Lucian Freud, one of the most revered and respected contemporary painters, passed away on Wednesday night at his home in London, according to a statement from his dealer William Acquavella. He was 88.
"My family and I mourn Lucian Freud not only as one of the great painters of the twentieth century but also as a very dear friend," the statement reads. "As the foremost figurative artist of his generation he imbued both portraiture and landscape with profound insight, drama and energy. In company he was exciting, humble, warm and witty. He lived to paint and painted until the day he died, far removed from the noise of the art world."
Freud, the grandson of psychoanalyst Sigmund Freud, was born in Berlin on December 8, 1922, moving to London after the rise of Hitler in 1933. After the war, he came into his own artistically, and is commonly associated with the so-called School of London of figurative art, which also encompassed such contemporaries as Frank Auerbach, Francis Bacon, R.B. Kitaj, and David Hockney.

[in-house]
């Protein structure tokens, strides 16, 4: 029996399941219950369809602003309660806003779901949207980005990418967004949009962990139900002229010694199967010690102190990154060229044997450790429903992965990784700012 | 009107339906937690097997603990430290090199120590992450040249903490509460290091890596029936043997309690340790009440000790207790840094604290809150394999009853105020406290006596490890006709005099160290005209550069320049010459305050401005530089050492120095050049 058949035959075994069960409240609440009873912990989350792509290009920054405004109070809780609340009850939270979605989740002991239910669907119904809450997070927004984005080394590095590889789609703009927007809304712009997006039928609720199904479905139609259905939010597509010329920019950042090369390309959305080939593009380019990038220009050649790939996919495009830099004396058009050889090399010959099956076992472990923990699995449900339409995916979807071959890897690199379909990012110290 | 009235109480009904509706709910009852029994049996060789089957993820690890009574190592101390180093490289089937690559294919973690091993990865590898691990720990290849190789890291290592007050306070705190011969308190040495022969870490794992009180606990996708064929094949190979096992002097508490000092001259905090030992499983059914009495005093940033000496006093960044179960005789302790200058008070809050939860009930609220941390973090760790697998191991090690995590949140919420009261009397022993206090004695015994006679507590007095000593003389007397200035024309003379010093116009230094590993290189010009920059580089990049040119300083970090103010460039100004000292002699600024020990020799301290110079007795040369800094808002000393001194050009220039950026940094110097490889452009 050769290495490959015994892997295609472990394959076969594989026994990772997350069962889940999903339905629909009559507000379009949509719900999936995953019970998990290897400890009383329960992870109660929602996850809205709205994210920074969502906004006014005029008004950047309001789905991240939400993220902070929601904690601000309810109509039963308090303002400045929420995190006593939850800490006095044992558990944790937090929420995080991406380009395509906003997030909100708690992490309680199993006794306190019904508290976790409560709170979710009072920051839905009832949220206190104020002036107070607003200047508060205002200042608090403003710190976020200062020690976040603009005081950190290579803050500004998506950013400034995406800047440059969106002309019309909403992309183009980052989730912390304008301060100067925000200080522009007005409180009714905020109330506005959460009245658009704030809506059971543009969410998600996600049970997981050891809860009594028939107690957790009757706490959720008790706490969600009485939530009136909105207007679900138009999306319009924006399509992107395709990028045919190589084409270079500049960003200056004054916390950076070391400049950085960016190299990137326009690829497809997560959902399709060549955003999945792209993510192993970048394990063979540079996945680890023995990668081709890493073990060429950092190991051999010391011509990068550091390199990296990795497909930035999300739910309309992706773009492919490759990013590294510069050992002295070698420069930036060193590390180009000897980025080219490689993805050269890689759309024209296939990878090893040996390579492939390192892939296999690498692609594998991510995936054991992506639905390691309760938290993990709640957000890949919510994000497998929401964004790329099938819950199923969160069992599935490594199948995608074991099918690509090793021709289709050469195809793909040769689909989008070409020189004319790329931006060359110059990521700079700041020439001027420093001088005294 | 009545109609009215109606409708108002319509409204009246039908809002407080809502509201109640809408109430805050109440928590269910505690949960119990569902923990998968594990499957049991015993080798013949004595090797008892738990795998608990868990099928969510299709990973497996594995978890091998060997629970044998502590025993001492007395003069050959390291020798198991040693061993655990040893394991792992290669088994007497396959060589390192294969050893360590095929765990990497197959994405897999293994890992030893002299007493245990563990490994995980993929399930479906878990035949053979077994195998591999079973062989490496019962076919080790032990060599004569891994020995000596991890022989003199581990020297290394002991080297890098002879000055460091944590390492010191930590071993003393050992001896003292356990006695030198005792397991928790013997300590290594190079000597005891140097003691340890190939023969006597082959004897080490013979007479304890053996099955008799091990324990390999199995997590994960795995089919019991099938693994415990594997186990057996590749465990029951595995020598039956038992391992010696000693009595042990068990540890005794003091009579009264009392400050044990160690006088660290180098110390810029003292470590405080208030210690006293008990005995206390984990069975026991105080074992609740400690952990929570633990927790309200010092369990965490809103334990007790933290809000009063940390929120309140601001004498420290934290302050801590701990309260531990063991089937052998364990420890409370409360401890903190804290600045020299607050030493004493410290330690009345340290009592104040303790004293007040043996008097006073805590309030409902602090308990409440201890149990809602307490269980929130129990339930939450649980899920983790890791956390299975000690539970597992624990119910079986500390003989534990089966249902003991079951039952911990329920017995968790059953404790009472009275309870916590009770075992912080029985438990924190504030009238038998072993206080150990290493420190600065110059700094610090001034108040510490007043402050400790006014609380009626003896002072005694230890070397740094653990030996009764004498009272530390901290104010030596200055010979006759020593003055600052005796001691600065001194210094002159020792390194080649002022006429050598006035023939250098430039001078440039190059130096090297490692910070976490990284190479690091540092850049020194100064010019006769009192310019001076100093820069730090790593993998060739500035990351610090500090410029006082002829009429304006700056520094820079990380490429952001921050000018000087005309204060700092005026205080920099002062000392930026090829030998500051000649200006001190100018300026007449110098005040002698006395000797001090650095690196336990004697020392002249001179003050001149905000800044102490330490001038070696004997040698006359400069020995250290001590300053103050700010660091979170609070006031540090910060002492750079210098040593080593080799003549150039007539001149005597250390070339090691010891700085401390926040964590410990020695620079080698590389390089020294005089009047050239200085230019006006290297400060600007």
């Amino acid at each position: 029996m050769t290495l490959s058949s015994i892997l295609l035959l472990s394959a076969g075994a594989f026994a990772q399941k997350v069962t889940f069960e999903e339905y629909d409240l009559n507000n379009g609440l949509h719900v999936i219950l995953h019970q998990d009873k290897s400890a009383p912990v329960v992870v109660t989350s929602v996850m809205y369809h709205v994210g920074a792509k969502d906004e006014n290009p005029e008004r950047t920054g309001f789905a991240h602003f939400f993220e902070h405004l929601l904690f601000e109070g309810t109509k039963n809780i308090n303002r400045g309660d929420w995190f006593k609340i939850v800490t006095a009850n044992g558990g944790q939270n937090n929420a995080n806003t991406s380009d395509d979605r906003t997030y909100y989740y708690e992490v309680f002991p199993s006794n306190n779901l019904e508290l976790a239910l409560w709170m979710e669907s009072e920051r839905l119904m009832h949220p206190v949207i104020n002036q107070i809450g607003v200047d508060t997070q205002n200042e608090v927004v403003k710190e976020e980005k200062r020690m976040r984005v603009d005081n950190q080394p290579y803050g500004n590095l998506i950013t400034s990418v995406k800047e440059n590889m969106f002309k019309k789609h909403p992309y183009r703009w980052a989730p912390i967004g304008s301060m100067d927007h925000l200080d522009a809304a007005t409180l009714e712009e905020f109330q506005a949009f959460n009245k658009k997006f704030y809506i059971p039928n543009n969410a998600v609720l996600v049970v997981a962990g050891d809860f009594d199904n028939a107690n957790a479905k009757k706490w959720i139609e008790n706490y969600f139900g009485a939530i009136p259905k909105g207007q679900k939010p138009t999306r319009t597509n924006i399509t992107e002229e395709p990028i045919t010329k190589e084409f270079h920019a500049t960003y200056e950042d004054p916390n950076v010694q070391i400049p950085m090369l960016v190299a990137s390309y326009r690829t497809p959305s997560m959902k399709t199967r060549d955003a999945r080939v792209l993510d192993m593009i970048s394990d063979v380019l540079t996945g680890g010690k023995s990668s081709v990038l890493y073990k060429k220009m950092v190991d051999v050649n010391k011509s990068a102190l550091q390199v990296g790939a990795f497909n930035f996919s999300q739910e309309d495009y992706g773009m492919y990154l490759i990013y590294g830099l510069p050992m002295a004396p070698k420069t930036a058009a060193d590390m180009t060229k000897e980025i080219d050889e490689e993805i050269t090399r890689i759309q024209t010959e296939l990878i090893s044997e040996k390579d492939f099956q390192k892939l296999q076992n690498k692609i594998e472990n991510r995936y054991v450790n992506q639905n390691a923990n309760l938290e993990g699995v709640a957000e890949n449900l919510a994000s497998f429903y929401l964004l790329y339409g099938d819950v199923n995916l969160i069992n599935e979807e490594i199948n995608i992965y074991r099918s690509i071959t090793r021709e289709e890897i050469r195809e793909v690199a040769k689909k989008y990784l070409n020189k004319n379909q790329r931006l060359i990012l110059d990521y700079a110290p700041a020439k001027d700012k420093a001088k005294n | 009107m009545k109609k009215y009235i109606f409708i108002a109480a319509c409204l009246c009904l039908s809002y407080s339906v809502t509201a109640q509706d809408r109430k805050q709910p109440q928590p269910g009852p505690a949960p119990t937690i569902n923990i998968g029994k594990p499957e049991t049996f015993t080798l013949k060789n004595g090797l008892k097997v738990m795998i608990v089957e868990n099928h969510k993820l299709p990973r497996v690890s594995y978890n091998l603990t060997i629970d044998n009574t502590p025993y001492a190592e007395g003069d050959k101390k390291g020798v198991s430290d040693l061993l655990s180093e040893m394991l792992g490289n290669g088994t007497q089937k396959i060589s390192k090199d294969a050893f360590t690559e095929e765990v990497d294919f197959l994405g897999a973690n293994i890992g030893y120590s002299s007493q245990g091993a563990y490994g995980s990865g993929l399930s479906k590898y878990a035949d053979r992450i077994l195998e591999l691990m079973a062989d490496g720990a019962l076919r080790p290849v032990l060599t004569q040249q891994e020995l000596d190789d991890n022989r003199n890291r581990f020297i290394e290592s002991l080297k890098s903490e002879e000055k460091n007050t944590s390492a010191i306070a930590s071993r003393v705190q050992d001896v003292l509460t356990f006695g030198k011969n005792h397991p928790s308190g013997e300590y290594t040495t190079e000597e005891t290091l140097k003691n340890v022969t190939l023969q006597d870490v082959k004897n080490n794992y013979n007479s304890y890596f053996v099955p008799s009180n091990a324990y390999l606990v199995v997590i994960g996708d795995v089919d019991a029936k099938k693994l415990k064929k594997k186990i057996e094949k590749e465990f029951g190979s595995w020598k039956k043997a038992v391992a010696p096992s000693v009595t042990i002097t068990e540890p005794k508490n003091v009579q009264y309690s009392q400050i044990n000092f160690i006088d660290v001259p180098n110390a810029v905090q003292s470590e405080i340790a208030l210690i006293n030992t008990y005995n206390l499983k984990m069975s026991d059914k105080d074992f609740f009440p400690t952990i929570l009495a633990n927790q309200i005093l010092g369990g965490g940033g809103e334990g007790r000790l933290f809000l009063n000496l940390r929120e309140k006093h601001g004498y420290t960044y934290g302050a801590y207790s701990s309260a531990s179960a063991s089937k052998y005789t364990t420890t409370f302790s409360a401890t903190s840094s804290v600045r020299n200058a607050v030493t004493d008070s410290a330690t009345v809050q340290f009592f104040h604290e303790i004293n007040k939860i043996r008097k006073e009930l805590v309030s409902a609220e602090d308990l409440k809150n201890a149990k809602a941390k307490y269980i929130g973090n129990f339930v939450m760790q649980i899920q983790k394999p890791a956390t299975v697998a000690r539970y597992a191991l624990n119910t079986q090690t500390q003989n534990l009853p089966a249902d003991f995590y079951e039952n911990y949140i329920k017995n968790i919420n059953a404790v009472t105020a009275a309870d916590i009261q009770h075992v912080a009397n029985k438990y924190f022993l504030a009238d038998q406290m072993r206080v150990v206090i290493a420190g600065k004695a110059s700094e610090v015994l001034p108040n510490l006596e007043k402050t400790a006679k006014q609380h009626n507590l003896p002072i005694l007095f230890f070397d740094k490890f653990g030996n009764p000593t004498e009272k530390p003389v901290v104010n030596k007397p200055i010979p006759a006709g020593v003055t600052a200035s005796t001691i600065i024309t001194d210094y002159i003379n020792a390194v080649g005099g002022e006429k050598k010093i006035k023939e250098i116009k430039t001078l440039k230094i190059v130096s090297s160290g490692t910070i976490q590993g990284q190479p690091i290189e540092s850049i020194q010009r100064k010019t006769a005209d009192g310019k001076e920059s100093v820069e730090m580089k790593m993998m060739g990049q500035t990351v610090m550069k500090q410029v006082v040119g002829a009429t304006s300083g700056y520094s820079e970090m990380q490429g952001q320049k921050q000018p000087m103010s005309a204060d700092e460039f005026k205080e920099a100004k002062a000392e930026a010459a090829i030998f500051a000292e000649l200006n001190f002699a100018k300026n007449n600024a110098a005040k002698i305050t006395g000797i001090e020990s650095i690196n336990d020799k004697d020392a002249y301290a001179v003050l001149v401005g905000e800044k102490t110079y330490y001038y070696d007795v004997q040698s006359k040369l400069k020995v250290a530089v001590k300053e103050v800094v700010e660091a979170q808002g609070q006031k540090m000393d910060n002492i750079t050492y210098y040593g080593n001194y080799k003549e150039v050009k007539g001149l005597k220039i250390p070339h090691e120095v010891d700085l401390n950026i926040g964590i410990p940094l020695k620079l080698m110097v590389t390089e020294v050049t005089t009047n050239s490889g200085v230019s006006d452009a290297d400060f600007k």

His early work had the look of Surrealism, sometimes incorporating eerie figures with abnormally large eyes. However, Freud became most celebrated for his brand of grueling and uncompromisingly realistic portraiture, often depicting his subjects in the nude with ruthless clarity. After 1956, he began working with a hog's hair brush, leading to a rougher look that amplified the sense of rough-hewn reality in his pictures.
Most often he dedicated his attention in his works to friends. Among his most famous paintings are from the series he devoted to the performance artist and transvestite Leigh Bowery, begun in 1990, which stand as powerful testament to unconventional beauty.
In 2008, his painting "Benefits Supervisor Sleeping" (1995) set a record for a work by a living artist at auction, selling for $33.6 million (£17.2 million) at Christie's in New York. Institutions that have featured retrospectives of his famous work include the Tate (2002), the Museum of Modern Art (2007), and the Centre Pompidou (2010).